Back to ASSIGNMENT TYPES
[Expect this page to be fully updated by September 2017]
5-MINUTE ESSAYS (aka. Quick-Writes)
In the last 5-10 minutes of the class period, the teacher (or a student) poses a question, problem or prompt. Students then freewrite (write without stopping) in response to the question, problem or prompt.
3…2…1 (aka. The Most Important Thing)
At the conclusion of an investigation, students are asked to write three facts they’ve learned, two terms they want to remember, and one question, concern or confusion they still have. Upon completion, the teacher might occasionally ask students to identify which of the three facts is likely the most important (significant) fact to remember.
Working with 6-12 teacher- or student-selected words and/or pictures from an upcoming investigation or reading, students (with individually, in partners, or in small groups) classify and group the words/pictures in any way they think they relate or go together. Peer discussion follows. At the conclusion of the investigation or reading, students are then asked to re-classify and re-group the 6-12 words/pictures if necessary.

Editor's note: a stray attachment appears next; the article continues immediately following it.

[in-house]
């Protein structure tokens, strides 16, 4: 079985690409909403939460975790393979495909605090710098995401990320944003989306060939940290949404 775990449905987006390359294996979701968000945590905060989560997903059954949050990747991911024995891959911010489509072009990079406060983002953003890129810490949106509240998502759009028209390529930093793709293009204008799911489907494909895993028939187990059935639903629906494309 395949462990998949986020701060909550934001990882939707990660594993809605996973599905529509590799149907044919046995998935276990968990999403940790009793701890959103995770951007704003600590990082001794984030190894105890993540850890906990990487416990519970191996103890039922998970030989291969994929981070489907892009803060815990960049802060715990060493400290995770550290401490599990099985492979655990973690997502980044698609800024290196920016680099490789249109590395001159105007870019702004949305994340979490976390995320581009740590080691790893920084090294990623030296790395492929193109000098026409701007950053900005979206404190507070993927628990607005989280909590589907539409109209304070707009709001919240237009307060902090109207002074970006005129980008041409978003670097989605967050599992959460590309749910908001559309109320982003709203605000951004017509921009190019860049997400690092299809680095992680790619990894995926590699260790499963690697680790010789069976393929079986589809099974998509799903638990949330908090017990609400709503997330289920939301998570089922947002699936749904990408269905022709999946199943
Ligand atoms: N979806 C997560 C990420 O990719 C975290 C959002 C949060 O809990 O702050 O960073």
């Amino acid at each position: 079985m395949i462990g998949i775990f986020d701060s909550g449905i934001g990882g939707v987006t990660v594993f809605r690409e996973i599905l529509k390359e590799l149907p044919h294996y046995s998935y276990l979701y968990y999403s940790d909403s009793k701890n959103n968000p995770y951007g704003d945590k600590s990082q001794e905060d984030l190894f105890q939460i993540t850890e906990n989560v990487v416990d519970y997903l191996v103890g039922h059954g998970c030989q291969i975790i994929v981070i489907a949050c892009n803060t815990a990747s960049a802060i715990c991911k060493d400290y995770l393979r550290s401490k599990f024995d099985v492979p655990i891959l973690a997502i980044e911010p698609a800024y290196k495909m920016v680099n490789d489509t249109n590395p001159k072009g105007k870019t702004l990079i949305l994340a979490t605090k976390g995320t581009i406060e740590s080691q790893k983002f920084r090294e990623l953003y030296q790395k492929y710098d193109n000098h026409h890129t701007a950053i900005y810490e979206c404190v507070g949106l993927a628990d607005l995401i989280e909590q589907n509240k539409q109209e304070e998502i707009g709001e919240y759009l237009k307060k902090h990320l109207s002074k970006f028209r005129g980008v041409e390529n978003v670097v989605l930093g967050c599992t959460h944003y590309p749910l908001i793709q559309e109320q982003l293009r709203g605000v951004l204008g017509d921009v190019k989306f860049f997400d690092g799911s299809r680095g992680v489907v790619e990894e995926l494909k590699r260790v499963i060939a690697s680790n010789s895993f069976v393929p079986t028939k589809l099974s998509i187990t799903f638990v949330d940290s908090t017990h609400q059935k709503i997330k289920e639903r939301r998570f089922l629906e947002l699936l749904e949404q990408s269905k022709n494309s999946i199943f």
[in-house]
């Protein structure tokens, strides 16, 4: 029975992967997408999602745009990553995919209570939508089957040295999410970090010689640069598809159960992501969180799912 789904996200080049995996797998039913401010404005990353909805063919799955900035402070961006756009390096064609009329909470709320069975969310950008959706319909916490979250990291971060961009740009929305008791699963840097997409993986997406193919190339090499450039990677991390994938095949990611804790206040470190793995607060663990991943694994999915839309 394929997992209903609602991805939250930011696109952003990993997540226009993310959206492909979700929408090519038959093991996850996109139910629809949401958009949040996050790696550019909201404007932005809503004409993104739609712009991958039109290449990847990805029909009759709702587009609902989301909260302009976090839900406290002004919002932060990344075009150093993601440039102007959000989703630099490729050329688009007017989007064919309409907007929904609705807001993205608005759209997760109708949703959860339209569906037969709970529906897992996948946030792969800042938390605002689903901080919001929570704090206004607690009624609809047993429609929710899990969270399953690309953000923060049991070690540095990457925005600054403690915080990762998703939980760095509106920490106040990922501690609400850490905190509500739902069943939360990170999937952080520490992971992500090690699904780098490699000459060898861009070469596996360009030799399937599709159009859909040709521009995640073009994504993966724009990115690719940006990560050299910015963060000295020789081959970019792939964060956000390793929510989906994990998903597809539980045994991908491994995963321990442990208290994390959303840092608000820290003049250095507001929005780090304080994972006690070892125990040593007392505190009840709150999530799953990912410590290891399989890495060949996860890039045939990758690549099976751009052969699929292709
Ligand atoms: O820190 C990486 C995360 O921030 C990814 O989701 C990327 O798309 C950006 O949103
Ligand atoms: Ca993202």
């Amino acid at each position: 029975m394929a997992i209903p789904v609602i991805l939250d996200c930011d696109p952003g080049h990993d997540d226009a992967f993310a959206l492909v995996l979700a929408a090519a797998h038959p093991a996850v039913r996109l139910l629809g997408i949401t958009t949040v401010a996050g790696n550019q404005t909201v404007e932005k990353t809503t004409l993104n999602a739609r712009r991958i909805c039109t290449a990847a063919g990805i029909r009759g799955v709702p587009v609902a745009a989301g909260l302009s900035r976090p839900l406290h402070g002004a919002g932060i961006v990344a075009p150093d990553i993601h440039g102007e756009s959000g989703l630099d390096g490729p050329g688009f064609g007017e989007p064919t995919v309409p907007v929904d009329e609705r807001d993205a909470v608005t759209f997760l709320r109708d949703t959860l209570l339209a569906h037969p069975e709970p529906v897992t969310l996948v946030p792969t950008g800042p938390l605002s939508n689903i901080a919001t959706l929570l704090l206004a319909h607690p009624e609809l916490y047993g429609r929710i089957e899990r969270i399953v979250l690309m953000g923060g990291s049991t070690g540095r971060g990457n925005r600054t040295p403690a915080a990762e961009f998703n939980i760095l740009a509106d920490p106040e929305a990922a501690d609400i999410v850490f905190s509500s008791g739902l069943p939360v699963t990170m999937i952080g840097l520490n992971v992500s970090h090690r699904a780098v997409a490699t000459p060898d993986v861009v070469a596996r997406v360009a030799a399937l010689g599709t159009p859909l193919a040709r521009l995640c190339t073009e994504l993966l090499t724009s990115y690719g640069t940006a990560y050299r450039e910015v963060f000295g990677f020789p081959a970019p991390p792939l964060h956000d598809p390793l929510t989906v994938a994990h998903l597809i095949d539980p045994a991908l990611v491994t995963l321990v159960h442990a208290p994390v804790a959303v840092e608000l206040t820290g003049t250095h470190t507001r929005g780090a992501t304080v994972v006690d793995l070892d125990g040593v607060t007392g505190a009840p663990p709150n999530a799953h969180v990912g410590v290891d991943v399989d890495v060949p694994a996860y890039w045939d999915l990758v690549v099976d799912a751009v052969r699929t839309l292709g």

Students examine familiar objects in ways they might have never considered before for the purpose of improving their “observation awareness.” These exercises also provides valuable opportunities for students to hone their observation skills, as well as extend their observations through the use of magnifiers and other devices (e.g., measuring devices).
Short writing assignments (500 words or less) that students complete in class. Some Microtheme examples include: writing a synopsis of a popular science article; choose an angle on a controversial topic and defending it; uncovering a thesis or general statement that gives meaning to a dataset either assembled by the class or provided by the teacher. Mircothemes are also sometimes used as Homework.
The invention of Professor Paul Heideman, the Minute Sketch method is designed to teach students how to simplify new terms or concepts to a sketch that has everything necessary to capture the concept for them. Minute Sketches are designed to be drawn quickly (30-60 seconds!) so that a concept or term can be reduced to “essential elements” and held easily in the mind once it has been learned as a “single chunk.” Minute Sketches are intended to mobilize motor (or ‘kinesthetic’) memory in order to provide a second way of learning that is independent of word learning.
Also the invention of Professor Paul Heideman, the Folded List method is meant to help students develop faster and more accurate recall and application of learned material. The method trains students’ brains to visualize any concept as a model and connect it to key words. Although it takes much work and practice to learn and use the Folded List method, once mastered it can greatly improve learning while reducing study time–but it also makes studying science more interesting.